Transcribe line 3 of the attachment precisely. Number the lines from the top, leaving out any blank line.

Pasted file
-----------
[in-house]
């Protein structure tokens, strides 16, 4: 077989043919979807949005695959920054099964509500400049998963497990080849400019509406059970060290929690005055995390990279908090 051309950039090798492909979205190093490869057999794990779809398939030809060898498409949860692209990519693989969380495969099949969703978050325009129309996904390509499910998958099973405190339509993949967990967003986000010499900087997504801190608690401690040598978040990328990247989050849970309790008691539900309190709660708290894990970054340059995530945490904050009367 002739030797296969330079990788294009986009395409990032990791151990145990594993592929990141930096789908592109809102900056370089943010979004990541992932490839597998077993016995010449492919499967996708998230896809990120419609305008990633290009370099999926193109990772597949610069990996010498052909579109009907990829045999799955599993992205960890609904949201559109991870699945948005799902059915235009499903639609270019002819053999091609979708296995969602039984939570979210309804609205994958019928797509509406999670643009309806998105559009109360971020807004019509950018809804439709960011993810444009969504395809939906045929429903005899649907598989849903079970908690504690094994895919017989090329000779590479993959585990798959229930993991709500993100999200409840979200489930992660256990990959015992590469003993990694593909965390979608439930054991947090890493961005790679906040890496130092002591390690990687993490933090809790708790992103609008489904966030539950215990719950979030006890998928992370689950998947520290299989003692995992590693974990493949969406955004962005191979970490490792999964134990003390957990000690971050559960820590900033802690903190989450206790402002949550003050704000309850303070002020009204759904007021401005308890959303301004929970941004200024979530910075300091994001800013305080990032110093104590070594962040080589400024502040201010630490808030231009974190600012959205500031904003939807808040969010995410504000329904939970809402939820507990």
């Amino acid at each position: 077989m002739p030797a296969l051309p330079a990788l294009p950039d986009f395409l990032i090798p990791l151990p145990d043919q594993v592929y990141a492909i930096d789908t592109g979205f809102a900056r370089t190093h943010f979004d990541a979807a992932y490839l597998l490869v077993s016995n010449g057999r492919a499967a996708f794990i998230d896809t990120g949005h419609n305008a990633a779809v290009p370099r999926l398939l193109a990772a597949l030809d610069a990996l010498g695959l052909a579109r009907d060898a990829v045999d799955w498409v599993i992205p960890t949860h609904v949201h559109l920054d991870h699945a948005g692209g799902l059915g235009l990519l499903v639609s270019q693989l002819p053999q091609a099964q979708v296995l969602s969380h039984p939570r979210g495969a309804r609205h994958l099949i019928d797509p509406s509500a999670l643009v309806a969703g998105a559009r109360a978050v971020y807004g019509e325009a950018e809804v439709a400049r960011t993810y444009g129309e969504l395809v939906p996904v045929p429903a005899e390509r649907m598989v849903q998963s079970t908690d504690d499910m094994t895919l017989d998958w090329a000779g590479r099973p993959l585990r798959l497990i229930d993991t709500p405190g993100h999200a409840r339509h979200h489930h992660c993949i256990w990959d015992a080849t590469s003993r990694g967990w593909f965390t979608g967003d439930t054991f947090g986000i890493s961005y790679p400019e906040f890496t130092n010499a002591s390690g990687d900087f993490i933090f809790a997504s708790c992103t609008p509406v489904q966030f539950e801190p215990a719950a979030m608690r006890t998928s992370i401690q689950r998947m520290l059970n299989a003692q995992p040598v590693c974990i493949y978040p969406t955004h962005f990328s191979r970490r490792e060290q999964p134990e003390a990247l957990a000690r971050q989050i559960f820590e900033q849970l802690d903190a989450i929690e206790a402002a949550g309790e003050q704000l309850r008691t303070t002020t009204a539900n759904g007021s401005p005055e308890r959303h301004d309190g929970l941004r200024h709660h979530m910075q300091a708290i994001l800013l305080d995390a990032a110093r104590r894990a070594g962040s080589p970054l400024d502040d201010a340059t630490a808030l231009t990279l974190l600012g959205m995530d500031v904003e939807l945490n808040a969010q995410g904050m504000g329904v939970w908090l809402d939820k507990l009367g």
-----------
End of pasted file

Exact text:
């Amino acid at each position: 077989m002739p030797a296969l051309p330079a990788l294009p950039d986009f395409l990032i090798p990791l151990p145990d043919q594993v592929y990141a492909i930096d789908t592109g979205f809102a900056r370089t190093h943010f979004d990541a979807a992932y490839l597998l490869v077993s016995n010449g057999r492919a499967a996708f794990i998230d896809t990120g949005h419609n305008a990633a779809v290009p370099r999926l398939l193109a990772a597949l030809d610069a990996l010498g695959l052909a579109r009907d060898a990829v045999d799955w498409v599993i992205p960890t949860h609904v949201h559109l920054d991870h699945a948005g692209g799902l059915g235009l990519l499903v639609s270019q693989l002819p053999q091609a099964q979708v296995l969602s969380h039984p939570r979210g495969a309804r609205h994958l099949i019928d797509p509406s509500a999670l643009v309806a969703g998105a559009r109360a978050v971020y807004g019509e325009a950018e809804v439709a400049r960011t993810y444009g129309e969504l395809v939906p996904v045929p429903a005899e390509r649907m598989v849903q998963s079970t908690d504690d499910m094994t895919l017989d998958w090329a000779g590479r099973p993959l585990r798959l497990i229930d993991t709500p405190g993100h999200a409840r339509h979200h489930h992660c993949i256990w990959d015992a080849t590469s003993r990694g967990w593909f965390t979608g967003d439930t054991f947090g986000i890493s961005y790679p400019e906040f890496t130092n010499a002591s390690g990687d900087f993490i933090f809790a997504s708790c992103t609008p509406v489904q966030f539950e801190p215990a719950a979030m608690r006890t998928s992370i401690q689950r998947m520290l059970n299989a003692q995992p040598v590693c974990i493949y978040p969406t955004h962005f990328s191979r970490r490792e060290q999964p134990e003390a990247l957990a000690r971050q989050i559960f820590e900033q849970l802690d903190a989450i929690e206790a402002a949550g309790e003050q704000l309850r008691t303070t002020t009204a539900n759904g007021s401005p005055e308890r959303h301004d309190g929970l941004r200024h709660h979530m910075q300091a708290i994001l800013l305080d995390a990032a110093r104590r894990a070594g962040s080589p970054l400024d502040d201010a340059t630490a808030l231009t990279l974190l600012g959205m995530d500031v904003e939807l945490n808040a969010q995410g904050m504000g329904v939970w908090l809402d939820k507990l009367g």